Can I really eat this way?
“Is this food going to taste good?” That is often the first thing we hear after asking people to change their diet to include more health-promoting whole foods. And that makes sense. Who would choose to feel deprived for the rest of their life? Is that even sustainable without eventually craving all sorts of “goodies?”
The Whole Foods Diet states that Whole Foodies are healthier—feeling significantly better than they have in years with tons of new energy, and also that they are happier—truly enjoying their new repertoire of delicious foods. Some people find that hard to believe. However, after spending a little time explaining how much the way we think affects the way we feel, it becomes much more clear.
Of the following two people, who do you think will be more likely to succeed with their new diet? The person always comparing the new healthier versions of a food to old familiar flavors, trying to prove that he can taste a difference or prove that he is going to be missing out on the old foods. Or the person comparing healthier versions of the same dish, trying to prove that she can get used to these new tastes, convinced that she will quickly forget about the old more familiar ones as they get replaced with healthier bounty?
The first key to success is adopting the positive mindset of the second person above. Wanting to be successful and happy and to enjoy the food goes a long way. Most foods can taste really good or really bad; it’s more a matter of what you compare a food to than the binary thinking of trying to determine if a food is actually completely delicious or completely awful. There are times when any food can taste pretty good. For example, a can of baked beans by the campfire tastes pretty good after a long day of hiking. However, during a late night binge, the ice cream baiting you from the freezer will likely be chosen over those same baked beans.
The second key to success is just giving your body a chance to calm down. Your taste buds are over-stimulated from all the concentrated salt, sugar and fat in the foods that you’ve been eating up until now.
It’s like trying to enjoy a conversation with the people around you while loud music is playing in the background. Your body has to adapt to the music so your eardrums don’t burst, but in the process, you won’t be able to hear the conversation around you. As you start to turn off the background noise, at first you still can’t hear the people conversing around you and it may even feel off and sound too quiet. That’s because your ears haven’t adjusted yet, but in time they do and the conversation will sound like it’s getting louder (even though it’s not).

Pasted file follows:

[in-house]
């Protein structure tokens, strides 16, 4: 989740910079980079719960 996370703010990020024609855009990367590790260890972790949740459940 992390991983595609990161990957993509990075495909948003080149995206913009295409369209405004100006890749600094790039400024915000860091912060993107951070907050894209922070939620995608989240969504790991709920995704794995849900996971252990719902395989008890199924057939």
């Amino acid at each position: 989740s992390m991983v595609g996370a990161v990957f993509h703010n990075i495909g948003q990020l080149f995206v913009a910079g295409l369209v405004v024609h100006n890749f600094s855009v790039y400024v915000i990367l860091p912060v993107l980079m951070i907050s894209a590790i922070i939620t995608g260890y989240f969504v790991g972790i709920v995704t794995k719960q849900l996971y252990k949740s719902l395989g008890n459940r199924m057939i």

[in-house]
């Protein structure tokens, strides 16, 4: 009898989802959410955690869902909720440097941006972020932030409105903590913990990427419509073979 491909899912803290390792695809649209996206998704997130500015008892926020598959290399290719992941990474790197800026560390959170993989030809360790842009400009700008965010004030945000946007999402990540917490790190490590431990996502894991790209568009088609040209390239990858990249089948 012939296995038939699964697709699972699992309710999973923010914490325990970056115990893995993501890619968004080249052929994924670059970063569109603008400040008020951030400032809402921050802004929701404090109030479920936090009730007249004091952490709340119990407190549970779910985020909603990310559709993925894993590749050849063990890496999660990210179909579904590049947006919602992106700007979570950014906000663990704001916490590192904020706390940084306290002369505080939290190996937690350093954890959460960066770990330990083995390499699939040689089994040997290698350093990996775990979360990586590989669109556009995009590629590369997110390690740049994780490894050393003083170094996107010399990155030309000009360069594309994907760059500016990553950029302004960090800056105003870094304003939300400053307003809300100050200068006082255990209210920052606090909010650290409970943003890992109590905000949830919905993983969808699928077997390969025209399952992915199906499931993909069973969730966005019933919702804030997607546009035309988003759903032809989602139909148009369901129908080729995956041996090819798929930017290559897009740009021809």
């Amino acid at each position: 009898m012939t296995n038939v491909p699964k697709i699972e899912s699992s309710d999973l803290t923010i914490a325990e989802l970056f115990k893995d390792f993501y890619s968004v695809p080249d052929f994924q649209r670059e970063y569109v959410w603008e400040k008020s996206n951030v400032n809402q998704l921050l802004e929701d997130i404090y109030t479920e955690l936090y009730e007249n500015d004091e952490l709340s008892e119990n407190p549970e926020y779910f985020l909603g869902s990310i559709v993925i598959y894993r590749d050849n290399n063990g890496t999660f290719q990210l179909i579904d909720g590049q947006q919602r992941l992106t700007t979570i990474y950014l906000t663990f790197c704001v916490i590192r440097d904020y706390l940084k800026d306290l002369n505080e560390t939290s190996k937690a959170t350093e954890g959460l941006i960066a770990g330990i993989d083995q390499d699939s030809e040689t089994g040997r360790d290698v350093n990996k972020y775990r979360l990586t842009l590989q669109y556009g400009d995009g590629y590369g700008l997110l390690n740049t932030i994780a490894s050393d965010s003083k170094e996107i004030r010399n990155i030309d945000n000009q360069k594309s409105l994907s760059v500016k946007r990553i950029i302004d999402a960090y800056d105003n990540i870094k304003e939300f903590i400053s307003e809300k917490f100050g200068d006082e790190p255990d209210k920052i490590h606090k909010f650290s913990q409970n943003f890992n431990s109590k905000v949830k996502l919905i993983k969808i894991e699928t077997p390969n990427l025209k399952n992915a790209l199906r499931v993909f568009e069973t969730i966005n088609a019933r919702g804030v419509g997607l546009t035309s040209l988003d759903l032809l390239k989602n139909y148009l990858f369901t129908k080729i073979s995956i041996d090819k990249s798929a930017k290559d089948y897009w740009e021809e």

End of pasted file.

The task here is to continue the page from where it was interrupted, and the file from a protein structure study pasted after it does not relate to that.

What’s exciting is that your taste buds behave in the same way that your ears do! Avoid the interfering background noise (heavily processed, junk and fast foods) and they too will adjust. At first when you stop the over-stimulation of your standard American diet, the food may taste a little off but over time, the food begins to taste delicious.
Cravings, simply put, are as much in our mind as they are in our taste buds. What that means on all levels is that we have more control over them then we think.
It’s helpful to remind ourselves that we have lots of old habits that we can change if we put our mind to it. This is just as true with food as it is with anything else. For example, in America we’re used to driving on the right side of the road. When we drive in England or Australia, we must adapt to using the left side of the road. While it may take a period of adjustment, we don't question whether we’ll be able to do it. We just do it.
Our challenge to you is to think of your Whole Foodie adventure in a similar way. Commit to healthier eating because you know it’s the way to go. Whether it’s driving on a different side of the road or eating from a different side of the supermarket, the potential to feel better and happier is in your hands. Find your inner persistence and perseverance, put your mind to it and give yourself a little time to get used to your new choices. You may be surprised to see how quickly you adjust when you are open to the possibilities.